Tuesday, November 14, 2006

Presence calls out attention

Every new piece of information put on the web becomes available to millions, almost instantaneously. Drawing a parallel with material goods, information production can be virtually infinite, and consequently, be in oversupply. Around ten years ago several definitions started appearing for what is now known as the "attention economy". The main concept was that over abundant information could only get value from the attention anyone of us was willing to devote to specific pieces of information.

To get attention you must emit what is technically identifiable as information; likewise for information to be of any value, it must receive attention. Therefore an information technology is also an attention technology, or in other words, a transfer of information is only completed when there is also a transfer of attention proceeding in the opposite direction.

In economy, property is the ownership of wealth. If attention has become a new kind of wealth, then one gain property whenever one attracts and holds it. One attracts attention by making oneself, and whatever one wants attention for, as visible as possible. Thus one holds best onto this form of property by being most open. In fact, this property is in the minds of one's beholders, and there needs to be as many minds as possible.
If one is good enough at attracting attention, it may create a temporary "enslavement", where those giving attention turn over control of a large part of their mind and even body. Attracting attention also means acquiring recognition, identity, and meaning in the eyes of those around. One's store of attention can sustain spirit, mind and body, in just about any form.
At the same time, those paying attention will also want to get attention for themselves by quoting, citing, criticizing, parodying, gossiping about, or referring to an attention grabber as if a star. In the extreme case which govern fans relationships to their stars, giving attention will take multiple forms such as listening to them, heeding what they say, doing what they ask, waiting on them, waiting for them, serving them, loving them, in short doing anything and everything for them.
In an "attention economy" it becomes possible to benefit from revealing as much as possible about oneself, including weaknesses, and just about anything else. That way, humanizing oneself not only stir up interest, but makes it easier for others to imagine themselves in one's shoes, which means turning their minds to see from one's eyes, a key part of any "paying of attention". Conversely, hiding away will likely turn attention elsewhere and create a risk of losing at least some of one's attention capital.

When they are not in the same place, peoples maintain presence and proximity through communication. Not through images, or appearance, but by maintaining communication. Beyond this, I think that presence technologies influence and enhance our proximity to one another.

Presence occurs when part or all of an individual's experience is mediated not only by the human senses and perceptual processes but also by human-made technology (i.e., "second order" mediated experience) while the person perceives the experience as if it is only mediated by human senses and perceptual processes (i.e., "first order mediated experience).

Early conceptions limited presence to its spatial and physical context, partly because of the technical nature of the mediation. But timing, rhythm, speed, and continuity, despite having a temporal quality that is easily disrupted by technical mediation, are critical to human communication and social interaction. They are more difficult for us to model and render, but nonetheless, I believe that temporal distortions participate fundamentally in one's sense of being on the same page, being in synch, having or sharing time together.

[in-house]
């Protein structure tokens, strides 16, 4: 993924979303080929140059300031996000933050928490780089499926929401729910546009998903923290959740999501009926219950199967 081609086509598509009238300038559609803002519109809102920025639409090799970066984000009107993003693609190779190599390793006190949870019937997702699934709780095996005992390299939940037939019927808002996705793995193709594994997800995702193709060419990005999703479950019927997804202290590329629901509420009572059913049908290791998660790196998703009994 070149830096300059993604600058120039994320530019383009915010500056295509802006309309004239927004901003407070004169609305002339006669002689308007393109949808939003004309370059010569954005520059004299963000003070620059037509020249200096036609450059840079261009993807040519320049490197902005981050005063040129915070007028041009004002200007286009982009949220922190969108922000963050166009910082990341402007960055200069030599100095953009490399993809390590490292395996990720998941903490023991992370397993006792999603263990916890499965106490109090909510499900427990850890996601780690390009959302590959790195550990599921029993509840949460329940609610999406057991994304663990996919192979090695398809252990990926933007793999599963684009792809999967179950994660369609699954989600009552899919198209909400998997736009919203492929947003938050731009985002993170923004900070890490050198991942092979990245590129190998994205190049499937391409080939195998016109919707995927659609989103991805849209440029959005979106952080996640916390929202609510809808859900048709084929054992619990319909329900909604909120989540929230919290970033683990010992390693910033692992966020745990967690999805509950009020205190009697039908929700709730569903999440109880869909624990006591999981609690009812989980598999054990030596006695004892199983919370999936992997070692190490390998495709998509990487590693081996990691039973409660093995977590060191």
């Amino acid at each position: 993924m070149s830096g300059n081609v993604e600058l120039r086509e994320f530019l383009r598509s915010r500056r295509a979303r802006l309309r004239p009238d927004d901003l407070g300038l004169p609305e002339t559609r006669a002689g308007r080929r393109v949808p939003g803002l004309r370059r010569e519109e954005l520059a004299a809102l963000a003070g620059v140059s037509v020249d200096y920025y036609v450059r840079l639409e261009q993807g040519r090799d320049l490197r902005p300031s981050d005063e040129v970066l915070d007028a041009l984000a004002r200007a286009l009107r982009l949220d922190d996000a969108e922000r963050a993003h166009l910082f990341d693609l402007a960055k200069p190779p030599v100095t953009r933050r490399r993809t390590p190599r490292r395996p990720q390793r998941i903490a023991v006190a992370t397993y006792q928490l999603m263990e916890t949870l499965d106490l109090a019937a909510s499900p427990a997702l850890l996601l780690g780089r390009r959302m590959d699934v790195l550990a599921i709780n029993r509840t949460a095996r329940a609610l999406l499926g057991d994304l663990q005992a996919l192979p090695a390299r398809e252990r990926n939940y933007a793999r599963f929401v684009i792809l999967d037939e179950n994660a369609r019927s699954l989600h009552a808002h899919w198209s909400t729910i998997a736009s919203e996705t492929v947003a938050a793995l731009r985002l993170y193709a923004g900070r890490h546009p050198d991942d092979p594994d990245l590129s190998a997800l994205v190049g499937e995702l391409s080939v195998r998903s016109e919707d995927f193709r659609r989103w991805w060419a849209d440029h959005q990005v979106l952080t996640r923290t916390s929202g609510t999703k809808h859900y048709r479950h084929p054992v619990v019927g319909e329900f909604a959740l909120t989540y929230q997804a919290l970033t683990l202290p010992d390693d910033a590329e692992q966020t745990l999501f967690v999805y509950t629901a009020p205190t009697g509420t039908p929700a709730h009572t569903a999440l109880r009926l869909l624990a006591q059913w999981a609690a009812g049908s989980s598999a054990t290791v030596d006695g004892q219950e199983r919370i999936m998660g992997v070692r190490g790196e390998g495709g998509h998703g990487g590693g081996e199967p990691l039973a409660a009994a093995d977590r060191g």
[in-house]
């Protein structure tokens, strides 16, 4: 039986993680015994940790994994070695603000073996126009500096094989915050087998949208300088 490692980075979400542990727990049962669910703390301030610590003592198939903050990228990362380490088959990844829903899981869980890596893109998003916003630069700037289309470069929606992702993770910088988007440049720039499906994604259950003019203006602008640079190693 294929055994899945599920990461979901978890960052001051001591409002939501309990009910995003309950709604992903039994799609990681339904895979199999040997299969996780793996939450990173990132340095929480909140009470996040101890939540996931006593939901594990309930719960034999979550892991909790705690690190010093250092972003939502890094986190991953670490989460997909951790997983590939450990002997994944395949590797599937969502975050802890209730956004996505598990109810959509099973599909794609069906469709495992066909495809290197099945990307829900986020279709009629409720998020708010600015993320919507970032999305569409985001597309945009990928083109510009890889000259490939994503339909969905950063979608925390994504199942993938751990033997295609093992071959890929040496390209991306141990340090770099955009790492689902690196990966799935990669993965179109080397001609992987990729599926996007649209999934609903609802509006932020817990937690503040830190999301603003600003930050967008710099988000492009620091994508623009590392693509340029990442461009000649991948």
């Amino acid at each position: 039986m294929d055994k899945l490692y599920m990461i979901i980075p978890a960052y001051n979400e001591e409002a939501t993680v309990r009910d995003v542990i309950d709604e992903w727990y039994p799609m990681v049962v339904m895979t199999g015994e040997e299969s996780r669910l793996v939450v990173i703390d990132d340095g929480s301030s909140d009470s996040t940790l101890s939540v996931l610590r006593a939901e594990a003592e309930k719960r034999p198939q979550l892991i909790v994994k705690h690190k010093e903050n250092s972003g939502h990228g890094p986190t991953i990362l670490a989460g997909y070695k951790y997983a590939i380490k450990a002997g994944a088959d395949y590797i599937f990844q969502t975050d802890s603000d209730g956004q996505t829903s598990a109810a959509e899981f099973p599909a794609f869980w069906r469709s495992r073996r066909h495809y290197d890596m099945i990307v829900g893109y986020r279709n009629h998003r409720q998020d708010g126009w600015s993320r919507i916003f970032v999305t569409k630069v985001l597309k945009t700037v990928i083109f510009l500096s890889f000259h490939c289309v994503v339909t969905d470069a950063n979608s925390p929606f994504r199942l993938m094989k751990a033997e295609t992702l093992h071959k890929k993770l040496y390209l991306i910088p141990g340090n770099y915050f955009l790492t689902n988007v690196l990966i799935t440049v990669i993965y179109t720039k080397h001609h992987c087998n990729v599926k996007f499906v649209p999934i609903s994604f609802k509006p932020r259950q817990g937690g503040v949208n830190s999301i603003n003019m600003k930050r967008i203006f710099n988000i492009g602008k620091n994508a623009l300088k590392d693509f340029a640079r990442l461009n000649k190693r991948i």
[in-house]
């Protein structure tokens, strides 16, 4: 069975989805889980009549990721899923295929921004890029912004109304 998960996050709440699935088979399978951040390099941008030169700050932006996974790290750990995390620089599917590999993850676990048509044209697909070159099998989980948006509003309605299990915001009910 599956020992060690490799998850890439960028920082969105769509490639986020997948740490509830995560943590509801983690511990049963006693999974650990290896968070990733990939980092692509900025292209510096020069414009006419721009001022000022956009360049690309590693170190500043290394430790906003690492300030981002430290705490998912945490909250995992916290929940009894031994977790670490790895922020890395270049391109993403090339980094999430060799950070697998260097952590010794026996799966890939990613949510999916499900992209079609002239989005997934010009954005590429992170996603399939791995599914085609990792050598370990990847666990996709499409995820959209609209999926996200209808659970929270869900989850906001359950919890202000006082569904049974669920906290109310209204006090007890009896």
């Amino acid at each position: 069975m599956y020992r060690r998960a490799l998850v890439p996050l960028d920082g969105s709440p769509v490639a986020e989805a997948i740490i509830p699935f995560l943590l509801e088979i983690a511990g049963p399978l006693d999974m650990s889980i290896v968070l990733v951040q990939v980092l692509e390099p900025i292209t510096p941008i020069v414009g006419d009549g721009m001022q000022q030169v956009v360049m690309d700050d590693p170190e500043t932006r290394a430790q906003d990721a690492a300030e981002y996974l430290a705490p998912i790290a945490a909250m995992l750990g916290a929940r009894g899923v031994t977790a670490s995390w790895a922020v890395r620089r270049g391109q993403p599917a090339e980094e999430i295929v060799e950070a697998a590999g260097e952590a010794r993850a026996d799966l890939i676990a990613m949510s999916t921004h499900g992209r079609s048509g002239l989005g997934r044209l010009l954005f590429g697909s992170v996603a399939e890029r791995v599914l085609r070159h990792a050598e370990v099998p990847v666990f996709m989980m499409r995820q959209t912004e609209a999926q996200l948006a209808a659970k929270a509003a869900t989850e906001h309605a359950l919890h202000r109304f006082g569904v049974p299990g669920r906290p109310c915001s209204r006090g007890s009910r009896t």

As a consequence, proximity should not only be based on spatial co-presence anymore, but instead tuned to the frequencies of virtual presence. Proximity in the age of its technical production becomes temporal. Proximity mediated through presence technologies produces continuity in spite of physical separation from one another.
In the "social" web, one trades physical presence for virtual presence negotiation in order to get access to people, obtaining their attention, knowing whether a person is there, and there for oneself. Presence technologies provide a temporal continuity through discontinuous participation, creating a sense of being with others who aren't there by projections of oneself in the virtual world. By doing so, presence technologies have the capacity to bring connectedness to people. They help spanning time and weaving a social fabric whose consistency simulate a "being there" for one another in time, but not space.

The real promise of the "social" web is to help satisfy the ever more pressing desire for attention. It's not the associated communication technologies which are important, but rather the individual and social practices into which the technology becomes embedded: messaging, talking, trading, dating, buying, selling, etc… They all participate into how one is perceived as present in the "virtual world". And when everything else has become boring, only "social" presence remains. In this world, I see presence as a social involvement, one that calls out attention, or to put it another way, in the "social" web it is presence that drives the way people trade attention.

In spite of this simple economical equation, none of the so called "social" networks have yet embarked on a re-architecture based on real-time presence technologies; instead they keep using overhauled legacy web techniques.

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